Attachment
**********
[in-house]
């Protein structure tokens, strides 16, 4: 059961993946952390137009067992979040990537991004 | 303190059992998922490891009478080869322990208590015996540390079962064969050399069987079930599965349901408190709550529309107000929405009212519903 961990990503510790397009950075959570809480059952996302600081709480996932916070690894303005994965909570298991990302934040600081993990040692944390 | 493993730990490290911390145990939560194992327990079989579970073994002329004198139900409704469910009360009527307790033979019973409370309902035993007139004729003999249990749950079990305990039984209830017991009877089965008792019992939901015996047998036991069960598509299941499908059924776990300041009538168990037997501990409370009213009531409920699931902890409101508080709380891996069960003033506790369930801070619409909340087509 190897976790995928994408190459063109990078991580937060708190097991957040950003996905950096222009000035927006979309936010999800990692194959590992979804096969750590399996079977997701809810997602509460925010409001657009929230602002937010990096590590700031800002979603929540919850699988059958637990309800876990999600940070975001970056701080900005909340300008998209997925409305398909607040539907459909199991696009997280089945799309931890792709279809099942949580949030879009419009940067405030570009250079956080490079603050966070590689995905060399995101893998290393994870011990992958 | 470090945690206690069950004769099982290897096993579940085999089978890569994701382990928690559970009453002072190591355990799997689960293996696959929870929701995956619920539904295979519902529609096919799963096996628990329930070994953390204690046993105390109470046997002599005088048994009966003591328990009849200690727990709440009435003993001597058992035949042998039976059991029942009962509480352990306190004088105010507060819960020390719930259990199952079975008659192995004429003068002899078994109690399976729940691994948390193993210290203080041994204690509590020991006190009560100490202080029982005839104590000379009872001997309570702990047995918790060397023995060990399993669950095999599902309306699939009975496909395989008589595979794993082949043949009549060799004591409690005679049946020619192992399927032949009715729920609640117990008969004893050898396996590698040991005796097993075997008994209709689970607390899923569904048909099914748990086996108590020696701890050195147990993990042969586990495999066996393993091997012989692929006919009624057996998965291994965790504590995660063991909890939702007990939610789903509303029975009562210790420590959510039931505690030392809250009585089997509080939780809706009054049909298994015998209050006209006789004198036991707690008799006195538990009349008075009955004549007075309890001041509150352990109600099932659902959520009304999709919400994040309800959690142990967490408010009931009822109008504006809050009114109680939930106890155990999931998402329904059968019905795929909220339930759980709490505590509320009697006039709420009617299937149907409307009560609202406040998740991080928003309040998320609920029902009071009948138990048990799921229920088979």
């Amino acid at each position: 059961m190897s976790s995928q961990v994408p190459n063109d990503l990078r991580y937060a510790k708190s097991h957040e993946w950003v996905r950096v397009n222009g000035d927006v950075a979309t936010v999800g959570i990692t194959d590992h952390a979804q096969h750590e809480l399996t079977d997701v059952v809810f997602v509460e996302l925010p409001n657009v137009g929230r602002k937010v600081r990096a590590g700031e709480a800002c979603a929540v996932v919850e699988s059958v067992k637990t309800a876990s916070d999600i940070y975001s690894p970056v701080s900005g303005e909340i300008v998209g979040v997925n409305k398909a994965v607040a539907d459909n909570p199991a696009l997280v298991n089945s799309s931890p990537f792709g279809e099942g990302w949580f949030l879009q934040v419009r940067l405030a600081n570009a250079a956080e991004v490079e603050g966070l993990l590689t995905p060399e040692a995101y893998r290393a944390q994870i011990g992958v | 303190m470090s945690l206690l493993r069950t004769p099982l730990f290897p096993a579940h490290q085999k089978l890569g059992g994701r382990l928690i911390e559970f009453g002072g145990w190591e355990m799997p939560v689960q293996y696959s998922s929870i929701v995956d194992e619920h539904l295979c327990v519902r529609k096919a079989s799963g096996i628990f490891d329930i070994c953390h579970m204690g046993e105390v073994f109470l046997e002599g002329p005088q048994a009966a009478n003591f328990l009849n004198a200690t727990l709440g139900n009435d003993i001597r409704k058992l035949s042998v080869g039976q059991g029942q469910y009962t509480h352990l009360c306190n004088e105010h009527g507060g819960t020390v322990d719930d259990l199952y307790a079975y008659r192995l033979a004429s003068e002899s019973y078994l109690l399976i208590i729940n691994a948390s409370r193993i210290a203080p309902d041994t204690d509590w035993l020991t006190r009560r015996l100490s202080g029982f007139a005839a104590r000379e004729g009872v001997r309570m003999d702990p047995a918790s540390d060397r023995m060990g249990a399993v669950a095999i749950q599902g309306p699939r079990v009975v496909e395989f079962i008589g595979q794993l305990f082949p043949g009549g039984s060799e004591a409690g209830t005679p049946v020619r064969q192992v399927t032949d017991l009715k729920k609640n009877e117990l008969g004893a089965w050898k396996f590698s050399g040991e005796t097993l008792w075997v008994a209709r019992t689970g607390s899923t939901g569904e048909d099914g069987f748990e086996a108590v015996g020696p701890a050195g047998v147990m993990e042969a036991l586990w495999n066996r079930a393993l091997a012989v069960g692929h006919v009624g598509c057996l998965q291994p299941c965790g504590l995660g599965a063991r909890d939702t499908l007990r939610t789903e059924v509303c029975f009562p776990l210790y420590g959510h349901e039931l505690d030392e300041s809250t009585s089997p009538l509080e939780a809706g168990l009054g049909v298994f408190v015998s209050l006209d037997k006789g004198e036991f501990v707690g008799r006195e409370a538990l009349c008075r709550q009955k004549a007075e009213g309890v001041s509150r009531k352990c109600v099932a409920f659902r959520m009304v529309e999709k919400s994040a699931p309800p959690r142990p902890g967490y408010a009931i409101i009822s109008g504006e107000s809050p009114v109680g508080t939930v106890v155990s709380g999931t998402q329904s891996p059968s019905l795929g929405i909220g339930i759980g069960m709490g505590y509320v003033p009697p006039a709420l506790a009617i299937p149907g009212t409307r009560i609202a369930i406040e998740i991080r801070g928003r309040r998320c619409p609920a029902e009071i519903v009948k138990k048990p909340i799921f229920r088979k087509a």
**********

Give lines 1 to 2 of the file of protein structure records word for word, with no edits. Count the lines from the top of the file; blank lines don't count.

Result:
[in-house]
């Protein structure tokens, strides 16, 4: 059961993946952390137009067992979040990537991004 | 303190059992998922490891009478080869322990208590015996540390079962064969050399069987079930599965349901408190709550529309107000929405009212519903 961990990503510790397009950075959570809480059952996302600081709480996932916070690894303005994965909570298991990302934040600081993990040692944390 | 493993730990490290911390145990939560194992327990079989579970073994002329004198139900409704469910009360009527307790033979019973409370309902035993007139004729003999249990749950079990305990039984209830017991009877089965008792019992939901015996047998036991069960598509299941499908059924776990300041009538168990037997501990409370009213009531409920699931902890409101508080709380891996069960003033506790369930801070619409909340087509 190897976790995928994408190459063109990078991580937060708190097991957040950003996905950096222009000035927006979309936010999800990692194959590992979804096969750590399996079977997701809810997602509460925010409001657009929230602002937010990096590590700031800002979603929540919850699988059958637990309800876990999600940070975001970056701080900005909340300008998209997925409305398909607040539907459909199991696009997280089945799309931890792709279809099942949580949030879009419009940067405030570009250079956080490079603050966070590689995905060399995101893998290393994870011990992958 | 470090945690206690069950004769099982290897096993579940085999089978890569994701382990928690559970009453002072190591355990799997689960293996696959929870929701995956619920539904295979519902529609096919799963096996628990329930070994953390204690046993105390109470046997002599005088048994009966003591328990009849200690727990709440009435003993001597058992035949042998039976059991029942009962509480352990306190004088105010507060819960020390719930259990199952079975008659192995004429003068002899078994109690399976729940691994948390193993210290203080041994204690509590020991006190009560100490202080029982005839104590000379009872001997309570702990047995918790060397023995060990399993669950095999599902309306699939009975496909395989008589595979794993082949043949009549060799004591409690005679049946020619192992399927032949009715729920609640117990008969004893050898396996590698040991005796097993075997008994209709689970607390899923569904048909099914748990086996108590020696701890050195147990993990042969586990495999066996393993091997012989692929006919009624057996998965291994965790504590995660063991909890939702007990939610789903509303029975009562210790420590959510039931505690030392809250009585089997509080939780809706009054049909298994015998209050006209006789004198036991707690008799006195538990009349008075009955004549007075309890001041509150352990109600099932659902959520009304999709919400994040309800959690142990967490408010009931009822109008504006809050009114109680939930106890155990999931998402329904059968019905795929909220339930759980709490505590509320009697006039709420009617299937149907409307009560609202406040998740991080928003309040998320609920029902009071009948138990048990799921229920088979």